Current and future habitat suitability

The current predicted suitable habitat of T. ruspolii is mainly found in southern Ethiopia (relatively large extent), southwestern and northwestern Ethiopia (Fig. 2). Assembling of the future projection of T. ruspolii showed suitable habitat expansion with high certainty in both future periods (more pronounced in 2050) (Table 3). It is also more observed at southern Ethiopia.

Intersect of current with future climatic conditions indicated that T. ruspolii gain more than its current suitable habitat range (more than 100%) in both projected future periods (Table 3). Thus, the net habitat suitability change showed positive across the time series.

Fig. 2
figure 2

Ensemble habitat suitability of T. ruspolii from three class maps (suitable, uncertain and unsuitable) for the current and future climate conditions

Our model prediction has shown that T. leucotis has wide habitat suitability and distribution range relative to T. ruspolii under current and future climate conditions. The current predicted suitable habitat of T. leucotis is extended mainly from central Ethiopia towards south, southeastern, southwestern and northwestern Ethiopia with localities dominated by Afro-montane vegetation, dry evergreen forest, and Acacia-Commiphora woodland of the Rift Valley and Combretum-Terminalia woodland (Fig. 3).

Unlike T. ruspolii, assembling the future projection of T. leucotis showed a reduction of suitable habitat range relative to the current climatic condition (Table 3). However, it would be still higher than the projection of T. ruspolii. The intersection of current with future climatic conditions also revealed this reality by showing a negative net change. T. leucotis lost more than 30.00% of its current suitable habitat range but gained less than 1.00% in both projection future periods (Table 3). The majority of its suitable habitats, particularly, in central Rift Valley, in Hararge highlands, and around Lake Tana are expected to be lost (Fig. 4).

Fig. 3
figure 3

Ensemble habitat suitability of T. leucotis from three class maps (Suitable, Uncertain and Unsuitable) for the current and future climate conditions

Fig. 4
figure 4

Intersect of the current tertiary maps with future climate conditions that showing projected habitat suitability change from current to future. The first row indicated the intersection of current with 2050s and 2070s of T. ruspolii whereas the second row indicated the intersection of current with 2050s and 2070s of T. leucotis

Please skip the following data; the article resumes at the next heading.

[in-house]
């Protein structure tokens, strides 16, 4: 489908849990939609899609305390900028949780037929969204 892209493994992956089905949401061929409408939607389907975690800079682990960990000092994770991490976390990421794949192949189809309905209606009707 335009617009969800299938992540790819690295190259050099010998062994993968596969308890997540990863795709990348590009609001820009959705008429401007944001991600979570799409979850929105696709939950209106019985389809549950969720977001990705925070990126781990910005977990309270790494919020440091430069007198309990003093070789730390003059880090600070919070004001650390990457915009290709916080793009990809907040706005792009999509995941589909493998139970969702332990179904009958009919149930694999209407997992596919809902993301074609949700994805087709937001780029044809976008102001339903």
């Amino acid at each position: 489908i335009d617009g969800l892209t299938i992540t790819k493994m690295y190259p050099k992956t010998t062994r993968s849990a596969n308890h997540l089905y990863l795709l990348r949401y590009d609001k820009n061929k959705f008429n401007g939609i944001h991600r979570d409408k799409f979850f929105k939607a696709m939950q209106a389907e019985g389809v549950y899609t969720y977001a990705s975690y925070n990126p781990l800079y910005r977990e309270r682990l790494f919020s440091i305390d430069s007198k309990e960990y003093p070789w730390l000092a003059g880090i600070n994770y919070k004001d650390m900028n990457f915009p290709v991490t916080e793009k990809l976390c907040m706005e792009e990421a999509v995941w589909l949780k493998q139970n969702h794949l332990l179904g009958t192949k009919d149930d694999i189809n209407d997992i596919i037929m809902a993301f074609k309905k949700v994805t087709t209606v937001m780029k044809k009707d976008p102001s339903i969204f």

Table 3 Temporal change in the extent of potential suitable habitats across the time range for T. ruspolii and T. leucotis in Ethiopia

Suitable habitat overlaps between species

Habitat suitability overlap between T. ruspolii and T. leucotis is observed in the projection periods with a slight shifting. It is found at the habitat margin of the respective species mainly in southern Ethiopia, northwestern Ethiopia (particularly, in Awi and East Gojjam), Western Ethiopia (East Wollega) and southeastern Ethiopia (Bale and Arsi areas) (Fig. 5).

Minimum habitat suitability overlaps between T. ruspolii and T. leucotis is observed in the 2070s whereas its maximum overlap is observed in 2050 (Table 4). As a general trend, the area percentage of T. ruspolii that overlaps with the range of T. leucotis is larger than the area percentage of T. leucotis that overlaps with the range of T. ruspolii in all periods (Table 4). However, a larger difference in area percentage overlap between these two species is observed in the current climate condition (15.89%).

Table 4 Area and percentage of suitable habitat overlap between T. ruspolli and T. leucotis under current and future climate conditions
Fig. 5
figure 5

Suitable habitats overlap between T. ruspolii and T. leucotis across time series


Variable importance and model evaluation

Species Distribution Models are the most popular technique for assisting the management of specific species. The models may be constructed using various algorithms, predictors, and numbers of response variables and the confidence of their results depend on the goal and accuracy of the response variables. Among the bioclimatic variables, the model predicted that precipitation of the driest month (Biol14) and the warmest quarter (Biol18) affected the habitat suitability of T. ruspolii. This is because precipitation is linked to the richness of plant species and their primary productivity, thereby providing habitat requirements for their survival and success of reproduction [44]. For instance, Gwitira et al. [45] revealed that plant species richness increased as the precipitation of the warmest quarter increased up to 450 mm (which is not far from the result of this study i.e., 300 mm) in Southern Africa Savannah. Low precipitation in lowland areas is also a factor for the altitudinal shifting of lowland tropical birds to higher altitudes where the availability of resources is highest [9, 46]. However, extreme precipitation leads to the decline of reproduction due to flooding of nests, dying of broods and limitation of food provision for brood [47].